Venezuelan authorities have detained two members of opposition leader Juan Guaido’s security team, keeping pressure on their US-backed adversary even as the two sides hold talks aimed at finding a solution to the country’s political standoff.
The two men planned to sell four guns belonging to the state that were allegedly used during Guaido’s failed military rebellion on April 30, socialist party boss Diosdado Cabello said Saturday.
Information Minister Jorge Rodríguez also said on national television that the alleged attempt to sell weapons while negotiating with the government reflected opposition deceit.
Guaido on Friday tweeted that two members of his team, Erick Sánchez y Jason Parisi, had been taken into custody in Caracas while providing security for his family as he traveled outside the capital.
He said the allegations against them were false and speculated that authorities would plant weapons on the two men in order to frame them.
“We know what we’re fighting against: A dictatorship,” said Guaido, who addressed supporters in the western state of Trujillo on Saturday.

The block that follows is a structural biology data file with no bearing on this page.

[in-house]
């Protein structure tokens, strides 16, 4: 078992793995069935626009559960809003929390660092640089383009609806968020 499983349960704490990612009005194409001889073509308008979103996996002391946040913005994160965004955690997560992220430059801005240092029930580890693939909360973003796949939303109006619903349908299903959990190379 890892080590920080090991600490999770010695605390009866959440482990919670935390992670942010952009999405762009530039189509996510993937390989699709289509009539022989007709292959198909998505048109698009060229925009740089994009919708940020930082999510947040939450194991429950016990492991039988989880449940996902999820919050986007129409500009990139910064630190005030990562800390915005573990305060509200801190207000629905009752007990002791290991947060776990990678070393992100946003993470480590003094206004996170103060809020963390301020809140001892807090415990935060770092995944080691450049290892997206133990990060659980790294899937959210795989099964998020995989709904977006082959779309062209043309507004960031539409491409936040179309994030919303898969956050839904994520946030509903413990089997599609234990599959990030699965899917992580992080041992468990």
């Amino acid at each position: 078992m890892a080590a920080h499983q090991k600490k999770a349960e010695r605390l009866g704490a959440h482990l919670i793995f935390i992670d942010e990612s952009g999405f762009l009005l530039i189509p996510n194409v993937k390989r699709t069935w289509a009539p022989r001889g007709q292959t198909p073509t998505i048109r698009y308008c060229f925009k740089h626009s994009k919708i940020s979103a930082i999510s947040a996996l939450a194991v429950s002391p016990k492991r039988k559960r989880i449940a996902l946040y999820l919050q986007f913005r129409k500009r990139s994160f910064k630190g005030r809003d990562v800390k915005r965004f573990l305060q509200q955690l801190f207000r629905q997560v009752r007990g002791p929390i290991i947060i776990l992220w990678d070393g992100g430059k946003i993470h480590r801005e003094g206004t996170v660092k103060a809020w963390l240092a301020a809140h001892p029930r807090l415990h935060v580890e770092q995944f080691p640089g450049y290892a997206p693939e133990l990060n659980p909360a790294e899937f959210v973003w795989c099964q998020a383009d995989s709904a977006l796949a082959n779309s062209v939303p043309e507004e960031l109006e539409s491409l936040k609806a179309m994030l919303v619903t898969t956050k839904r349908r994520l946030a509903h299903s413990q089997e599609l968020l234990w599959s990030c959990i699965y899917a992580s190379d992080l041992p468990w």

Despite tension over the arrests, there was no immediate indication that plans to resume talks between the Venezuelan government and the opposition would be disrupted. The two sides held several days of discussions on the Caribbean island of Barbados last week, and said they will continue negotiations next week.
The government of Nicolas Maduro and the opposition gave upbeat assessments after the last round of talks, though negotiations in previous years have collapsed and major issues remain contentious.
Guaido contends Maduro’s re-election last year was invalid and wants early presidential elections: the government accuses the opposition of fomenting violence.
As the political dispute drags on, Venezuela is sinking deeper into an economic and humanitarian crisis that has forced millions of people to leave the country in recent years.
The United States has imposed sanctions on Venezuela to try to dislodge Maduro, compounding hardship in a country whose economy, including its key oil industry, has been in sharp decline for many years.
Also Saturday, Cabello and other key supporters of Maduro held a demonstration to condemn a scathing report on Venezuela by Michele Bachelet, the United Nations High Commissioner for Human Rights. Rally speakers said the report, which chronicles torture, sexual abuse and extrajudicial killings by government security forces, is inaccurate and biased.
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